Despite the sustained effort to remove drug offenders from society, many communities are not any safer. In fact, studies suggest that the war on drugs has caused familial hardships, especially in poorer African American communities due to parents in prison. Mass incarceration has affected the families of offenders too. According to PEW Research Trusts, one in 9 African American children (11.4 percent), 1 in 28 Hispanic children (3.5 percent) and 1 in 57 white children (1.8 percent) have an incarcerated parent (Western and Pettit, 2010, p. 4). In 2008, 3.8% of African American children had a parent in prison for drug offenses, while in 1980, the statistic is only 0.3%. (Western and Pettit, 2010, p. 33). In addition to the incarceration cycle that plagues adults, a similar reaction can happen between generations (Simmons, 2009).
According to Sandra Browning et al., professor in criminology with a focus on underclass minorities, lack of parental care combined with financial struggles have caused many problems for some of these families, including the increased likelihood that the child will feel guilt, lowered self-esteem, and anger towards their parent (2001). Decreased self-esteem and increased anger due to lack of care can result in drop-outs, suspensions, and may even pave the way to the child’s own incarceration. Another problem is the lack of assistance or the often low quality of assistance. The spouses of the incarcerated are often looked down upon (Browning et al., 2001). Family ties were pulled apart when a parent was incarcerated. When a family member is incarcerated, the child may feel guilt and have a lower self-esteem. Family visits are few and far between. Most fathers in prison have never seen their child (Browning et al., 2001). Often because of a single parent, children are more likely to get in trouble, get labeled as troublemakers, and drop out of school. The collateral effects of incarceration cannot be ignored.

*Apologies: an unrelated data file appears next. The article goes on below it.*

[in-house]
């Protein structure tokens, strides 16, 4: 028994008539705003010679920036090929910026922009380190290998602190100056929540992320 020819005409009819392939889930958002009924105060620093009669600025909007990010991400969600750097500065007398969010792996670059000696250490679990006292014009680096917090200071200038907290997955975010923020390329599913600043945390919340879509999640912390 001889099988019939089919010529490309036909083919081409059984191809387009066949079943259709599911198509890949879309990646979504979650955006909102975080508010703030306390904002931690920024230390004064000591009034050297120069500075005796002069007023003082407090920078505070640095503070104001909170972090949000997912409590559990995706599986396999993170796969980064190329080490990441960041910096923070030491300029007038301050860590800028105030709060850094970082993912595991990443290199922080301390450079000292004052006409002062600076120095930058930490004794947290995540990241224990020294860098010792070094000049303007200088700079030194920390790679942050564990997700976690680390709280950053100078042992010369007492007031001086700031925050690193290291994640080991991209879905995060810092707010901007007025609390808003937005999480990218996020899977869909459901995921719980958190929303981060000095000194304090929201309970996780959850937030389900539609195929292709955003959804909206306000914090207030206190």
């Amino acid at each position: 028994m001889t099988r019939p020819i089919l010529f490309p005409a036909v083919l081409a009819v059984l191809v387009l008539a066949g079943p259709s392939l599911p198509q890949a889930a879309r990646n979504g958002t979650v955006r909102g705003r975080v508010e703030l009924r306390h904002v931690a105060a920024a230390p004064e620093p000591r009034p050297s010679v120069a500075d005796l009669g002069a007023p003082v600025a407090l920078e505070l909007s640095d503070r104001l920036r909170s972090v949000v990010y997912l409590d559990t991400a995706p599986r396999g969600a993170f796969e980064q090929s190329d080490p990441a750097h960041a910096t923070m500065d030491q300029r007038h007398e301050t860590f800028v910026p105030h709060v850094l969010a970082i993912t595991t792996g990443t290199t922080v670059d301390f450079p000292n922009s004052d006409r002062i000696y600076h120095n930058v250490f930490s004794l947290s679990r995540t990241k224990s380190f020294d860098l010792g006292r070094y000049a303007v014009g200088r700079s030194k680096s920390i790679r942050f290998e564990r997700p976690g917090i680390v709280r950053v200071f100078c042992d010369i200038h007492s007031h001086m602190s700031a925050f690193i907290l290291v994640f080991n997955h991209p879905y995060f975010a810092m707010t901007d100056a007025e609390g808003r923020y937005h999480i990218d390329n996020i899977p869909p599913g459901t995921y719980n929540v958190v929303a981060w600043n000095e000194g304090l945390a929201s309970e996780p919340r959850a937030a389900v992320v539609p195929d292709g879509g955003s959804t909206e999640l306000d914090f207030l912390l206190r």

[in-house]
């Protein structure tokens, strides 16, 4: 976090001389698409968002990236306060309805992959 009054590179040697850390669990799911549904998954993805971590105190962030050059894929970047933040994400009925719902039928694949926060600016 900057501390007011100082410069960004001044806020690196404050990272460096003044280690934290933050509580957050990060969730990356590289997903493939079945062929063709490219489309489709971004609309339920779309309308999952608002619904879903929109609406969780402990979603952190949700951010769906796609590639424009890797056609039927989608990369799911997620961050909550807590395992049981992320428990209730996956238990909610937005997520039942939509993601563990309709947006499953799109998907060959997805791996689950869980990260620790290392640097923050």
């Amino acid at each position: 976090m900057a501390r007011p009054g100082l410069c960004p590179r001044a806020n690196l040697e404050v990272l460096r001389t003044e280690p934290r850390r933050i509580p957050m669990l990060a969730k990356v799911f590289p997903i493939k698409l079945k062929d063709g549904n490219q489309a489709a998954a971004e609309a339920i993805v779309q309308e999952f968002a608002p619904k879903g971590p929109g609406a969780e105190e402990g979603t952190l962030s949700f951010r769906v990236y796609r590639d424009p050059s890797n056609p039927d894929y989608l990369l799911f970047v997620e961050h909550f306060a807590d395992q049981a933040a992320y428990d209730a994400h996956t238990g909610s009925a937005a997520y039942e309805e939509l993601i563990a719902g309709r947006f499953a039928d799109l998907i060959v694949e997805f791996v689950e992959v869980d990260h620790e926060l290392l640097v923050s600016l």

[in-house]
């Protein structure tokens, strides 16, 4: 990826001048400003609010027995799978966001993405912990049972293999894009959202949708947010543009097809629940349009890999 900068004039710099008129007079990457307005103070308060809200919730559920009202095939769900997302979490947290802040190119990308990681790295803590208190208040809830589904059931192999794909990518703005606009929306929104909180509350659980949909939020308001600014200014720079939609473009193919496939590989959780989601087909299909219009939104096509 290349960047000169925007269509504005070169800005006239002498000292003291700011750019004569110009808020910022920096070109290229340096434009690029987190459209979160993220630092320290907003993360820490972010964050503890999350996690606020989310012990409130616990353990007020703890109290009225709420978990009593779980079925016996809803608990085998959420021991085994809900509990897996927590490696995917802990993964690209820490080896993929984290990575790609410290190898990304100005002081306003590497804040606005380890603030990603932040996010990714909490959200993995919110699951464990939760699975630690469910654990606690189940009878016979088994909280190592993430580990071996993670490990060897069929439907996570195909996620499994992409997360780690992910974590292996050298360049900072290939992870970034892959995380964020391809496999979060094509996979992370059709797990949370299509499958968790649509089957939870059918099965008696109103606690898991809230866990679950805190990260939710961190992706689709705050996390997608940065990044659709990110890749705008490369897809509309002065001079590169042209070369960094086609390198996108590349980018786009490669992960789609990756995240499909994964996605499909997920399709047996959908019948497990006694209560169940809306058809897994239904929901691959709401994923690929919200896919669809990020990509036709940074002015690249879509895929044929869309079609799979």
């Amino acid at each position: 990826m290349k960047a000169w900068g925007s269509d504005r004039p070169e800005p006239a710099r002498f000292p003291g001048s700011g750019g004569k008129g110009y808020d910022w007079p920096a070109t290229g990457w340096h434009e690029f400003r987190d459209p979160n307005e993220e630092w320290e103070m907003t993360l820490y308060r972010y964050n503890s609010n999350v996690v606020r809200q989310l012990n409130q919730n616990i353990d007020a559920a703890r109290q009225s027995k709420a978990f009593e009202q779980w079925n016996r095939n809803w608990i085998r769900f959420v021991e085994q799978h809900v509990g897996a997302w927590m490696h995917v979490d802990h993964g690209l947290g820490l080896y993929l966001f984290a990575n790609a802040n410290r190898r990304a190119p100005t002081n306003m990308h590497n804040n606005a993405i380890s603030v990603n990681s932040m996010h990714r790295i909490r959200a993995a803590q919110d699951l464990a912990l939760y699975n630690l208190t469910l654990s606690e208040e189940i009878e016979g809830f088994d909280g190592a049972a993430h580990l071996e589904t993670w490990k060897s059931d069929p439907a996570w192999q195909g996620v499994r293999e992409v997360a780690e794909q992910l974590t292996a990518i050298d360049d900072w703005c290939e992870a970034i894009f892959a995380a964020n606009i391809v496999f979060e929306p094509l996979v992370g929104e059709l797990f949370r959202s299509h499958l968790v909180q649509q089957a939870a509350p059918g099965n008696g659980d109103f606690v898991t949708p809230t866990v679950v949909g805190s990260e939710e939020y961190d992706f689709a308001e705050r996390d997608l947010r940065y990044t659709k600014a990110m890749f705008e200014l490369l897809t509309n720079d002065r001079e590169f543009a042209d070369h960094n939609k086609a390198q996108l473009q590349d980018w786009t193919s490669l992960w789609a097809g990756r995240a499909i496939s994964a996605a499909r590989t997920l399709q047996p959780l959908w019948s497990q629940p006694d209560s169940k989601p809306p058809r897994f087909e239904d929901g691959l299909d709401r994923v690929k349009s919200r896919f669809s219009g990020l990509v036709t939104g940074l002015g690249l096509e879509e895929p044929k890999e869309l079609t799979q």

From 1960 to 2015, the cost of raising a child to 18 in poor communities has risen by 16% (Lino et al. 27). With the rising costs of raising a child, it is necessary for minority poor communities to make money. In order to support the children while parents are incarcerated, many young men are forced to sell drugs. According to award-winning criminologist Joseph and writer Pearson, boys living in poor minority communities who participate in the drug trade can earn much more than working in unskilled jobs such as fast food restaurants (2002). In addition, another distinguished criminology professor Todd Clear states, Young men who are involved at the margin in drug selling are also often support systems for younger siblings and even their own children and the mothers of those children (617). In making this comment, Clear urges us to consider the motivation of some African Americans partaking in the illegal drug trade. These studies suggest that poor minority groups are disproportionately incarcerated because many are forced into the drug business in order to survive.
With the surplus of incarceration and suffering families, it is imperative to consider the economic perspective. Most people would participate in illegal acts to support their family. As Alexander puts it, Nothing has contributed more to the systematic mass incarceration of people of color in the United States than the War on Drugs (2012, p. 59). The war on drugs has caused poor minority communities to be more likely to be sent to prison. The cycle continues when families are forced into illegal acts such as drug dealing to earn money. We should do this: